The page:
Institutions in Pakistan rarely, if ever, appreciate the challenge to the status quo. The latest example in this regard is the Higher Education Commission (HEC) opposing the restoration of student unions in academic institutions. The education commission instead emphasises on initiating “healthy activities” — poetry, debate, music and sports. But are some of these “healthy activities” not what students unions normally do? And are a few of these “healthy activities” not subversive — poetry and debates? And do the so-called healthy activities not already constitute the broader culture of our educational setups?

Besides, HEC suggestion to hold the “healthy activities” show how remote the body is from the problems the students face on varsity campuses. For HEC harassment of students is not a point of concern. For HEC increase in fees is not an issue at all? The pathetic quality of higher education will not set HEC in motion. Students’ deaths due to the negligence of universities’ administrations are not HEC’s worry. Lack of basic facilities on campuses and hostels are things that HEC conveniently ignores. What HEC cannot overlook is a possibility of students emerging as stakeholders in deciding matters all educational and academic.

And while these issues are there, the HEC has nothing to offer but such a regressive suggestion. When HEC should have made a strong case for the restoration of student unions, it is busy making documents opposing the student unions. Worth asking is this question: why is HEC afraid of student unions? HEC, perhaps, forgets that students in the developing countries have played an instrumental role in liberating their lands from the yoke of colonialism. The HEC also ignores that the students are always in the vanguard to protect civil and political liberties.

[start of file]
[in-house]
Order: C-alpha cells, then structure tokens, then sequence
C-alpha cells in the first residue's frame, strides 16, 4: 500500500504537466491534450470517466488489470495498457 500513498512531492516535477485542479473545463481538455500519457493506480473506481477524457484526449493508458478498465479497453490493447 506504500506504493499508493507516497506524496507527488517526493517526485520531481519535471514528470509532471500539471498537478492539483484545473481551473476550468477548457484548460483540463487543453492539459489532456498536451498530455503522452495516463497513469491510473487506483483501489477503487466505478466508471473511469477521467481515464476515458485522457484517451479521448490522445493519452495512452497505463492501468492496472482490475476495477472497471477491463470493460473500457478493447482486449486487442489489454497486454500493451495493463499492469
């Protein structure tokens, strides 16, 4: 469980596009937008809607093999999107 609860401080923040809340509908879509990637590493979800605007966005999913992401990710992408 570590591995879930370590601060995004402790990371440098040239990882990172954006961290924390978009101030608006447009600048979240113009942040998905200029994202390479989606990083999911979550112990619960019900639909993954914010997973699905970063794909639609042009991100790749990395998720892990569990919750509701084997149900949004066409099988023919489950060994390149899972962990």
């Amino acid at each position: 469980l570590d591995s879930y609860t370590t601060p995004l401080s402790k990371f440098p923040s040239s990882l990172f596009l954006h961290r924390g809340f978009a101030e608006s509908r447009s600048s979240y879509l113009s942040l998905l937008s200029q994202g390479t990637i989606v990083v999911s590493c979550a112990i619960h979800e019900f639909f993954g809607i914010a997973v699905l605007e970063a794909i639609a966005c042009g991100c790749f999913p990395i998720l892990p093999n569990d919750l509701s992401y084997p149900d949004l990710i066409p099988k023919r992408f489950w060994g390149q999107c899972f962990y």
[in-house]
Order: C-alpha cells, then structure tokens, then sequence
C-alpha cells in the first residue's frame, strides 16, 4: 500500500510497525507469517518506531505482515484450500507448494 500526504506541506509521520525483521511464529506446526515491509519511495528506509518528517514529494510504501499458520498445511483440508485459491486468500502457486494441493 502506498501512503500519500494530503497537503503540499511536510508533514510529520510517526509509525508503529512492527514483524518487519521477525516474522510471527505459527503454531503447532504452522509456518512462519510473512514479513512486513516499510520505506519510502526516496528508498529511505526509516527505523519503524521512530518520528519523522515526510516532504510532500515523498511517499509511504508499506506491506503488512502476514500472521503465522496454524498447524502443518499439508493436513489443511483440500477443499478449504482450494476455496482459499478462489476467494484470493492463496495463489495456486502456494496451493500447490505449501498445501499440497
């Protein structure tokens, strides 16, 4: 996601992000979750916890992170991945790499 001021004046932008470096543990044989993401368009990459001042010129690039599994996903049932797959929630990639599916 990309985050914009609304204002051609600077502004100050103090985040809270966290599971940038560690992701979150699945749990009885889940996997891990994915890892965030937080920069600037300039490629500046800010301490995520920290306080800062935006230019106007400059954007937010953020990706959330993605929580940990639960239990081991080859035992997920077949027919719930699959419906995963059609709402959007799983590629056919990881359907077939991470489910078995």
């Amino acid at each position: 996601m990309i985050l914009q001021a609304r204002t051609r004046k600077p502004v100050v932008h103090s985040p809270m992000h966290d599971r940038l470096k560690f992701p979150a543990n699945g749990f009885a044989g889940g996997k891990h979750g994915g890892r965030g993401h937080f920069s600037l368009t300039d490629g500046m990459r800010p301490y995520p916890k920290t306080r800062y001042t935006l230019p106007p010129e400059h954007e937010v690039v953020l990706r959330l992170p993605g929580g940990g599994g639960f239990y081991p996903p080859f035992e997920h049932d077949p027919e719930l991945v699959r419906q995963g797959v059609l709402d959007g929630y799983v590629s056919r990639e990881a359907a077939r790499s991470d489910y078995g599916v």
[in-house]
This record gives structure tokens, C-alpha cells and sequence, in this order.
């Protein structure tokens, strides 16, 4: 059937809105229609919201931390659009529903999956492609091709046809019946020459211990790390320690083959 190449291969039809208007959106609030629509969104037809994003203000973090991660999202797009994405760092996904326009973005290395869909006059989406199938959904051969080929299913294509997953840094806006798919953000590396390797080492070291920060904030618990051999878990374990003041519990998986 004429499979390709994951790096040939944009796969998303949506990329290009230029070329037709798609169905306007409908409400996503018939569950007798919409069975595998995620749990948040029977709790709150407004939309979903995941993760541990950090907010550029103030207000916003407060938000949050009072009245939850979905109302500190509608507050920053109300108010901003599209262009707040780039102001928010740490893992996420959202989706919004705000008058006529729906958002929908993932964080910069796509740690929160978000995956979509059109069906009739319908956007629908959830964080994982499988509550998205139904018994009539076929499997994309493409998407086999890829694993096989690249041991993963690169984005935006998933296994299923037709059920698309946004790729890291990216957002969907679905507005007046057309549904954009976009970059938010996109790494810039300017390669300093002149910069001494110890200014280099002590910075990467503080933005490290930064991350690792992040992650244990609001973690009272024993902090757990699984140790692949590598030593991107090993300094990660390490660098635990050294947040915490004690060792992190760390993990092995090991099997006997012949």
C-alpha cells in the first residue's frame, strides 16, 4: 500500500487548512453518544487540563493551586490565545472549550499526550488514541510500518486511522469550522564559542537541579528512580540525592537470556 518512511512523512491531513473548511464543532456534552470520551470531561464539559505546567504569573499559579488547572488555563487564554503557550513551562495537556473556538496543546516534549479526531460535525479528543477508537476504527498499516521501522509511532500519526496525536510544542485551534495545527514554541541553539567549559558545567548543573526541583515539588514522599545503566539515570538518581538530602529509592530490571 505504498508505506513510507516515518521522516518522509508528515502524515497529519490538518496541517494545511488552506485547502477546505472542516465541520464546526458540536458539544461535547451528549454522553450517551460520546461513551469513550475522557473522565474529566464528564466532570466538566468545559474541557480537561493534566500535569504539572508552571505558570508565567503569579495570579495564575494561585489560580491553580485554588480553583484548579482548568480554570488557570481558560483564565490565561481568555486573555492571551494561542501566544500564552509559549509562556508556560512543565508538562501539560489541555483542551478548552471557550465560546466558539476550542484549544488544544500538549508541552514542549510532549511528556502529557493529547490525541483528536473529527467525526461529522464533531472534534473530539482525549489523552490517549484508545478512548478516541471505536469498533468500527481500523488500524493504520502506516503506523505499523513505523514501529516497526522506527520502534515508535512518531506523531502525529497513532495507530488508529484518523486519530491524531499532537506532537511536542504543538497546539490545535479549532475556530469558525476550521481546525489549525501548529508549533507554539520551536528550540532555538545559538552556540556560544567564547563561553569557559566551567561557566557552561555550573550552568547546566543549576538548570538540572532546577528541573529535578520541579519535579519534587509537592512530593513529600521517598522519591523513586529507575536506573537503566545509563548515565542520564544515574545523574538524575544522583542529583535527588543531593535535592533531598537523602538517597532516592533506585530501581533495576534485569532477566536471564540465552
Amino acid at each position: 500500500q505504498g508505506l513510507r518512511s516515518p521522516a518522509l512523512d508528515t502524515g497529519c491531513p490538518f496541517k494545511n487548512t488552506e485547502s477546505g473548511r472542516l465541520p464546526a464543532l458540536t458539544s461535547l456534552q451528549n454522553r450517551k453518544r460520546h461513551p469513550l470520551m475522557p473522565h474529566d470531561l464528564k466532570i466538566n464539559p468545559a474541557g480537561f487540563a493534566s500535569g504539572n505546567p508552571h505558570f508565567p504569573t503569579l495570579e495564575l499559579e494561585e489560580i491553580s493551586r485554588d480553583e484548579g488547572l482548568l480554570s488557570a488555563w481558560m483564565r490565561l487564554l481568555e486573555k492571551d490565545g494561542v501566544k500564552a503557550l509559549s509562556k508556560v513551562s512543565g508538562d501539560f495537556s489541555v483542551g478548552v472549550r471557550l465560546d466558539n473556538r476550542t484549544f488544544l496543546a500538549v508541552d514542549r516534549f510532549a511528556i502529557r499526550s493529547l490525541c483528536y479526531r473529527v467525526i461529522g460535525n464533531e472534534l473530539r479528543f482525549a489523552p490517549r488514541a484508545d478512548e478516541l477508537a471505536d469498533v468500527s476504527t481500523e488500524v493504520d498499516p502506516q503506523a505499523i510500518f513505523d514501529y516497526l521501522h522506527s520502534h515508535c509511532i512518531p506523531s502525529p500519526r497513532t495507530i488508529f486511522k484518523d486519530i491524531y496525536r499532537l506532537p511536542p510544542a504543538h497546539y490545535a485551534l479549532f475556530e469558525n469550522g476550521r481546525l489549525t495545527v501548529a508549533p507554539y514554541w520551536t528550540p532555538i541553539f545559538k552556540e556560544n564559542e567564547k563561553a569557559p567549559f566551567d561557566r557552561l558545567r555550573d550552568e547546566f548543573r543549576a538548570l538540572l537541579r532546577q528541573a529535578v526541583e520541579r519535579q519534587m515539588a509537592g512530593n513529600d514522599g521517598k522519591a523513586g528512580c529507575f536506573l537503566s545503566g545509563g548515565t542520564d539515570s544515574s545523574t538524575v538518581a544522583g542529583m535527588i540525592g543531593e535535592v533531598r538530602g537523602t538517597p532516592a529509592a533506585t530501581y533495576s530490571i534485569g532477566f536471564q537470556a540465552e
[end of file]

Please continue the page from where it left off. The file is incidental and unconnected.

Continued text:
Moreover, opposition to the restoration of student unions means that HEC does not want Pakistan’s future leaders to groom. In the absence of student unions, the students can neither appreciate freedom of expression nor understand the value of dissent. HEC maintains that allowing student unions will make students involved in active politics and violence on the campuses.

However, worth asking is if the universities are not strongholds of certain student wings of certain political parties. And what about the instances of deadly violence that occur quite frequently even when the student unions are banned? Has HEC taken any steps to address these problems? No, it hasn’t, and perhaps it will not. HEC’s opposition to student unions’ restoration is nothing but a reluctance to allow other stakeholders in the decision-making process.